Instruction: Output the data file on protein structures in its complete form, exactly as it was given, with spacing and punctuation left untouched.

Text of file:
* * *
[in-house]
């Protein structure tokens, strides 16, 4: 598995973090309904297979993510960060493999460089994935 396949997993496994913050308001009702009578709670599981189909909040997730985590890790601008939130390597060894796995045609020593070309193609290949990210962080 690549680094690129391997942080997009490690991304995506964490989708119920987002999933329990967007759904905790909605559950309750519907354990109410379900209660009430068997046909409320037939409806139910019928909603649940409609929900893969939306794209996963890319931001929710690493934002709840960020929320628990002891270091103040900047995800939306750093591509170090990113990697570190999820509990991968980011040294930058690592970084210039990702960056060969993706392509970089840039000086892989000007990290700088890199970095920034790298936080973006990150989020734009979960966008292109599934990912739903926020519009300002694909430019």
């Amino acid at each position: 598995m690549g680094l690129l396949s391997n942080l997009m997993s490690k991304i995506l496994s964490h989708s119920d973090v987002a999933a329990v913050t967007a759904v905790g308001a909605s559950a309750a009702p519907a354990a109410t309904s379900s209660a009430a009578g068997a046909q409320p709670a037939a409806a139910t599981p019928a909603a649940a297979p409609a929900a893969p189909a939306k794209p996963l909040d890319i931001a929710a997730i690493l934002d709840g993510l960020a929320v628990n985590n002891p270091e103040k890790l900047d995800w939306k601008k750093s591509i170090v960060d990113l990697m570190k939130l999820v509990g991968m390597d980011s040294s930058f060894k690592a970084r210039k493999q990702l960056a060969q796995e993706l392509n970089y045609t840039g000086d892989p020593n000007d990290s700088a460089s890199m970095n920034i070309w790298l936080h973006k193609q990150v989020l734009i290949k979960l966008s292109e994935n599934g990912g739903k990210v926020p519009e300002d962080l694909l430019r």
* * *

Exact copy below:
[in-house]
């Protein structure tokens, strides 16, 4: 598995973090309904297979993510960060493999460089994935 396949997993496994913050308001009702009578709670599981189909909040997730985590890790601008939130390597060894796995045609020593070309193609290949990210962080 690549680094690129391997942080997009490690991304995506964490989708119920987002999933329990967007759904905790909605559950309750519907354990109410379900209660009430068997046909409320037939409806139910019928909603649940409609929900893969939306794209996963890319931001929710690493934002709840960020929320628990002891270091103040900047995800939306750093591509170090990113990697570190999820509990991968980011040294930058690592970084210039990702960056060969993706392509970089840039000086892989000007990290700088890199970095920034790298936080973006990150989020734009979960966008292109599934990912739903926020519009300002694909430019």
């Amino acid at each position: 598995m690549g680094l690129l396949s391997n942080l997009m997993s490690k991304i995506l496994s964490h989708s119920d973090v987002a999933a329990v913050t967007a759904v905790g308001a909605s559950a309750a009702p519907a354990a109410t309904s379900s209660a009430a009578g068997a046909q409320p709670a037939a409806a139910t599981p019928a909603a649940a297979p409609a929900a893969p189909a939306k794209p996963l909040d890319i931001a929710a997730i690493l934002d709840g993510l960020a929320v628990n985590n002891p270091e103040k890790l900047d995800w939306k601008k750093s591509i170090v960060d990113l990697m570190k939130l999820v509990g991968m390597d980011s040294s930058f060894k690592a970084r210039k493999q990702l960056a060969q796995e993706l392509n970089y045609t840039g000086d892989p020593n000007d990290s700088a460089s890199m970095n920034i070309w790298l936080h973006k193609q990150v989020l734009i290949k979960l966008s292109e994935n599934g990912g739903k990210v926020p519009e300002d962080l694909l430019r």